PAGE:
First thing I need to do this morning is go out to the milk parlor and skim the cream off and bottle my last milking. We are on out last ½ gallon in the house now.

I hope to mow off the kitchen garden this morning.....we will see how things go.
AS usual things didn't go as planned.

I chopped out about 20 feet of poke from the garden fence out back so DH could see when the chickens go to roost at night. The weeds were so tall you could barely see the hen house. While doing this I kept seeing various broken limbs that needed to be chain sawed down.
I have been promising myself a very light weight electric chain saw so we cleaned up and went shopping. I finally found one at Lowes for just $50. I think it will do all I want it to do and it just weighs 6.1 lbs.

My kitchen “tool” came today. It is called a maslin pan, used for jams and jellies in Europe for a very long time. It is larger than I expected. I can foresee lots of uses for it. I will use it first for cooking down the apples for applesauce. It would have been great for rendering the fats. It has a very heavy bottom. I found it at Lee Valley Tools where I bought my wonderful garden spade and fork. They are a good company to do business with. I wish it had a pouring spout, but can live without it.

Here it is:
From canning


  1. Glenda, I wish we had the climate to produce sweet potatoes as well as you do! They are a staple of our diet. I've been known to take a raw Beauregard (they're actually yams, you know!) to work and microwave it for 3 minutes or so till tender, and eat from the skin with a spoon for lunch! My favorite way to prepare is to dice up equal parts of sweet potatoes and white potatoes into 3/4 chunks, dice up about half an onion (or to taste), toss all with a bit of olive oil and spread in a single layer on a cookie sheet and sprinkle with a little Kosher salt and freshly ground pepper. Roast at about 400* till edges start to color. Toss with a little freshly chopped parsley and serve. So easy, but looks so elegant!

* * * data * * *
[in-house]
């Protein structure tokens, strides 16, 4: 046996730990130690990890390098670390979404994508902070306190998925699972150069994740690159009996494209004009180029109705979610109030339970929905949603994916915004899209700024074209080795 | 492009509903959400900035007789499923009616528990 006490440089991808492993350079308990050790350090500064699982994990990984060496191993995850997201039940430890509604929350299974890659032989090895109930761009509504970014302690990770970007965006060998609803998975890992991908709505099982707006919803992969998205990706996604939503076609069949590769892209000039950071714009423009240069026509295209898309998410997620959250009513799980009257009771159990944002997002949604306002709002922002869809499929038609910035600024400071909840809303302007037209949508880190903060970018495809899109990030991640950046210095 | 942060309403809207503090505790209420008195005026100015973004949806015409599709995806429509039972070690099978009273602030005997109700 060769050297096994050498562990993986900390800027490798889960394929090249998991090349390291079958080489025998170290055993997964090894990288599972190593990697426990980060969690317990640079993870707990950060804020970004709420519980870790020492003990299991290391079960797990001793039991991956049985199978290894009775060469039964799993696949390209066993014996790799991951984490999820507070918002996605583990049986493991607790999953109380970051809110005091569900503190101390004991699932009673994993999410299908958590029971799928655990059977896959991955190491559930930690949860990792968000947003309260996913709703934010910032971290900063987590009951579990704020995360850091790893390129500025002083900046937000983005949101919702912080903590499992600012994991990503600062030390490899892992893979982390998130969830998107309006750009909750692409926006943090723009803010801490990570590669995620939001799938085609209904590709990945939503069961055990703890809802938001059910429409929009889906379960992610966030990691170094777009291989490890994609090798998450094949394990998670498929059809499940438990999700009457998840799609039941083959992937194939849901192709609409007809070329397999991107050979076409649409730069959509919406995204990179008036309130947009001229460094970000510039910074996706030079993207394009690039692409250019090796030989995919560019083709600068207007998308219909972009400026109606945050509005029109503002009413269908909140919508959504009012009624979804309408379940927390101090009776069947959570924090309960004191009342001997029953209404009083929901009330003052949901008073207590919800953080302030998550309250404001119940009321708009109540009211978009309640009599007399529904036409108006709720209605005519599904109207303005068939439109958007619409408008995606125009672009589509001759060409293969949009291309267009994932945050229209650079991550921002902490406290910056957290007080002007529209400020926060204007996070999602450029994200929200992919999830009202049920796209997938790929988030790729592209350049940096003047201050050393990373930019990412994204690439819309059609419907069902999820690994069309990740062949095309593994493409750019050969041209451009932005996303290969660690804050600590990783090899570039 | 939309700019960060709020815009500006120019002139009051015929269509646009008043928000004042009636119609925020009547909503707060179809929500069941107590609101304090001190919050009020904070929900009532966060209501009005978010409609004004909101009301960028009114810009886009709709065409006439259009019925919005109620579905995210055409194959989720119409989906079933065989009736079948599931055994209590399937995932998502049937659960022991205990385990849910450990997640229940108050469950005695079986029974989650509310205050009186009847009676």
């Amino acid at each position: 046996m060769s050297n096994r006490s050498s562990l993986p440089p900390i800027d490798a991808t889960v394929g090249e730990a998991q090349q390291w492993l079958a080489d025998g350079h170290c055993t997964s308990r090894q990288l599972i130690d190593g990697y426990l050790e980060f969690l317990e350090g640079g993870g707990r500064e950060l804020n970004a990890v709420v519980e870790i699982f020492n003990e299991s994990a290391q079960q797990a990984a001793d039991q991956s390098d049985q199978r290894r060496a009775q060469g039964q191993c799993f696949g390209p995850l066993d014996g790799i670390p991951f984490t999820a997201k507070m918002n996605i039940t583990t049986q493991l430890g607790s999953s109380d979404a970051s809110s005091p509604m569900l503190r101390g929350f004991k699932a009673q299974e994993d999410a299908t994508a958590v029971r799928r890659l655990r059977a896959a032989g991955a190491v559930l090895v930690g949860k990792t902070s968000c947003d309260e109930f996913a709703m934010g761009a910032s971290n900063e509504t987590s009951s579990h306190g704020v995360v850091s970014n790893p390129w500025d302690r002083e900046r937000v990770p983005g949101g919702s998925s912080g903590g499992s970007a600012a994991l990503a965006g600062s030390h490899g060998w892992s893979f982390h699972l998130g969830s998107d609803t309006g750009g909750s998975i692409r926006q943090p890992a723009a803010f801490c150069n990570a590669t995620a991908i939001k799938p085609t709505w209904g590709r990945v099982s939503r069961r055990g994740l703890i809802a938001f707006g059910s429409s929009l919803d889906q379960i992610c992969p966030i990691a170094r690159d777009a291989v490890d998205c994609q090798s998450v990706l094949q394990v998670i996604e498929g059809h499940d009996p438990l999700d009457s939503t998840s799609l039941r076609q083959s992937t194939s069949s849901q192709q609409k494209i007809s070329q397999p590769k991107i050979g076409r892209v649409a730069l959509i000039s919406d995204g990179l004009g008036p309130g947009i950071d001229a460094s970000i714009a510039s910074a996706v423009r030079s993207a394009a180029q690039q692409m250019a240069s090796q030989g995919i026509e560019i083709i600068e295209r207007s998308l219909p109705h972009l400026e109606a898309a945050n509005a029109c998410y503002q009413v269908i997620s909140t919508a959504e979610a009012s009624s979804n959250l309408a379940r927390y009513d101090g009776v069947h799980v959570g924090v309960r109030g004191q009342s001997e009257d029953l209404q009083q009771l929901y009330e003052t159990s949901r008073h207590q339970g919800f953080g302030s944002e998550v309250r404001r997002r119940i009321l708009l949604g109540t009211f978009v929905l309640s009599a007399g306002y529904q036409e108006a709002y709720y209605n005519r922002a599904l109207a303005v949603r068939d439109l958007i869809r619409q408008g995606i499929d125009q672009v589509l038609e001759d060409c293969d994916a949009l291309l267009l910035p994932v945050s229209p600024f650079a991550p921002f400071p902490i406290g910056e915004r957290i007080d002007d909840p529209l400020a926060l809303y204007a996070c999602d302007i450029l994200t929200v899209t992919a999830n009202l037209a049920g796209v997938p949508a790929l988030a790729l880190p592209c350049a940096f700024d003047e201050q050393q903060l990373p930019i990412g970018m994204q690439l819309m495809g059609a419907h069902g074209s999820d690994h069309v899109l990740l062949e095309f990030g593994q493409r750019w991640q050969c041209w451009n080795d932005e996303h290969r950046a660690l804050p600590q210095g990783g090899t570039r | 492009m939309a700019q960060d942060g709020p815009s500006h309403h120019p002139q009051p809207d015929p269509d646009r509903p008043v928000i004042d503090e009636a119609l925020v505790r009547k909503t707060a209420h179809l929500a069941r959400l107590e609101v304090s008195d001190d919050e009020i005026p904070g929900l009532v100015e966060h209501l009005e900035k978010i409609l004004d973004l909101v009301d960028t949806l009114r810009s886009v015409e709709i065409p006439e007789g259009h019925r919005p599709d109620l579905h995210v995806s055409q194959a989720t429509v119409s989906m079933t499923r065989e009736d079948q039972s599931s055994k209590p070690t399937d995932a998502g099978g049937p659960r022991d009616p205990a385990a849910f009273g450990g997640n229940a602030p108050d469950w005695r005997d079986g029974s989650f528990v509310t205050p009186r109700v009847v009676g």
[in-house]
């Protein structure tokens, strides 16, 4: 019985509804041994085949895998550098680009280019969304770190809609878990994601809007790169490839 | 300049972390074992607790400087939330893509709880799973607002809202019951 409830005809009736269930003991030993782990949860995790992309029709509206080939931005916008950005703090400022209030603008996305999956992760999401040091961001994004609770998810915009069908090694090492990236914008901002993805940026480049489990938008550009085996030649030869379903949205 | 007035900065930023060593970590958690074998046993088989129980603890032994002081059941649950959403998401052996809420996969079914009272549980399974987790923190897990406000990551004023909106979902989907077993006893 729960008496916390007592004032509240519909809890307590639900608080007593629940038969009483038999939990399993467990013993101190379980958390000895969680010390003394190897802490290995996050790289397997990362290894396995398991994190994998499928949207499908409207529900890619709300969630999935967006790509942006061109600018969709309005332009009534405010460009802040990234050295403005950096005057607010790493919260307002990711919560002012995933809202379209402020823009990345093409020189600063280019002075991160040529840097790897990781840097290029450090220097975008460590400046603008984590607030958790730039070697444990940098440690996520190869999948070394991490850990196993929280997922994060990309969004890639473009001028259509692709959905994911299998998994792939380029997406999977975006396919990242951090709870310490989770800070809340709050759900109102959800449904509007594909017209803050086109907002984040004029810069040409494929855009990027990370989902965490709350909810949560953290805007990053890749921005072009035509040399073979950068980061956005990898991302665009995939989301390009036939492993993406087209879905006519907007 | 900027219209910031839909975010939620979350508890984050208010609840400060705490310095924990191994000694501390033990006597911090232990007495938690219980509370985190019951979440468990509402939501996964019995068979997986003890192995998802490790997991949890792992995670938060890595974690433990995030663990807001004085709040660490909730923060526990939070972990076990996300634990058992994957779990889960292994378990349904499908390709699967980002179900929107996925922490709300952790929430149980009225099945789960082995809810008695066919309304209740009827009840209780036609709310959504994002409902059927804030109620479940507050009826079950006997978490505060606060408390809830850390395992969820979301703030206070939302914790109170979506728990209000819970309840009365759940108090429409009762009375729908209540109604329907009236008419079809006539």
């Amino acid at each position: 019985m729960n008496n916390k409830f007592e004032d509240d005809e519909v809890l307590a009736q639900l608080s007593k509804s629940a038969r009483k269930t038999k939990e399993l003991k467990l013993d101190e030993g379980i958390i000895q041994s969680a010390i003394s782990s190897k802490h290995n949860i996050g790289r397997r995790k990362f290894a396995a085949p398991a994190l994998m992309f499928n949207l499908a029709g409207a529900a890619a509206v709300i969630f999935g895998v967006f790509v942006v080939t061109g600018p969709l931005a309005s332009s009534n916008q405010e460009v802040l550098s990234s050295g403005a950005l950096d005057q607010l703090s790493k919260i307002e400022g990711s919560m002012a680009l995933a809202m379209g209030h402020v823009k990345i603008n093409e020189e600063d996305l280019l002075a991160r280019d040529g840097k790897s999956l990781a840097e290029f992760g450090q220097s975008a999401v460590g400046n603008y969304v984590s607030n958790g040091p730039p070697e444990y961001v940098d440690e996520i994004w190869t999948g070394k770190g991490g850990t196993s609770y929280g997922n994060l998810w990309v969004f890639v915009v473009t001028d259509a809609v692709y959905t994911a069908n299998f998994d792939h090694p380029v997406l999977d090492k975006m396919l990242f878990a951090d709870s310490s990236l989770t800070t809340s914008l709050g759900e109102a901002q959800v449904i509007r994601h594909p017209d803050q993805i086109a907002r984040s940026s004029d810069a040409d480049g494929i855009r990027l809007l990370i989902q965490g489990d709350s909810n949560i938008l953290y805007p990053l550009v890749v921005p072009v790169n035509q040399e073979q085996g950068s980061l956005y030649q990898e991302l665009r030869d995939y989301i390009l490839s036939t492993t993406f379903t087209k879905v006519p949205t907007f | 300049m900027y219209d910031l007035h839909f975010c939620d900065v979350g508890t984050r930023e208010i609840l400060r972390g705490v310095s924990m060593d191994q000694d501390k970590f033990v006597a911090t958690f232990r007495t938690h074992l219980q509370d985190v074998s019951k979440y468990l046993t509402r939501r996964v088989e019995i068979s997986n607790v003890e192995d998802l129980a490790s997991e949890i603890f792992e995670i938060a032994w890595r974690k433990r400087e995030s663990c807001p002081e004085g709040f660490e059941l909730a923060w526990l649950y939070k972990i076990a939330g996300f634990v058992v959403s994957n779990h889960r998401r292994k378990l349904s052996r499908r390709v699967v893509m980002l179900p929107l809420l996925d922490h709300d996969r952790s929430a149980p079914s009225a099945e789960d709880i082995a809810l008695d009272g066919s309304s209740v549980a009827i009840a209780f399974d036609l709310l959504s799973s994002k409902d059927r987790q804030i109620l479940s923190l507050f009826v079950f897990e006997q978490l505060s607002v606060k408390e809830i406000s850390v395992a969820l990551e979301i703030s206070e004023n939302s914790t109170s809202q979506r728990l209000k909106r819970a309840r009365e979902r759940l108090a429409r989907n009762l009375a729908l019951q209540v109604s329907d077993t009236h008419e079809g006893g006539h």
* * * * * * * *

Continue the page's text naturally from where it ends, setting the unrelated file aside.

Thought I was content with my kitchen tools till I saw that maslin pan.... I bet you find uses for it almost every day! It would be perfect for culturing milk and then warming the curds for cottage cheese -- that heavy bottom would help it heat very evenly, slowly and steadily.

    My DH sends you many blessings for posting pictures of French bread and inspiring me to get back into cool weather baking mode!

    Happy farming,

  2. Oh, dang! I need one of those pans! I looked over on Amazon and they're asking almost twice the price as Lee Valley!

    We women gotta have our tools just like the guys do! Hugs

  3. I think I have pan envy :-D Nice!

    Y'all are making me so hungry...think I'll start some bread!

  4. I use sweet potatoes several of the same ways you do. It's always too cold here to cure them, so I use them as quickly as possible. I bought some uncured ones at the farmer's market. I haven't harvested the few I have yet.

    I'm glad I made it here to see what the pan was you were referring to in a more recent post. It likes both pretty and functional.

  5. Just had to come back and tell you I made your bread today. I shaped it into hoagie rolls for French dip sandwichess and they were YUMMY! Thanks!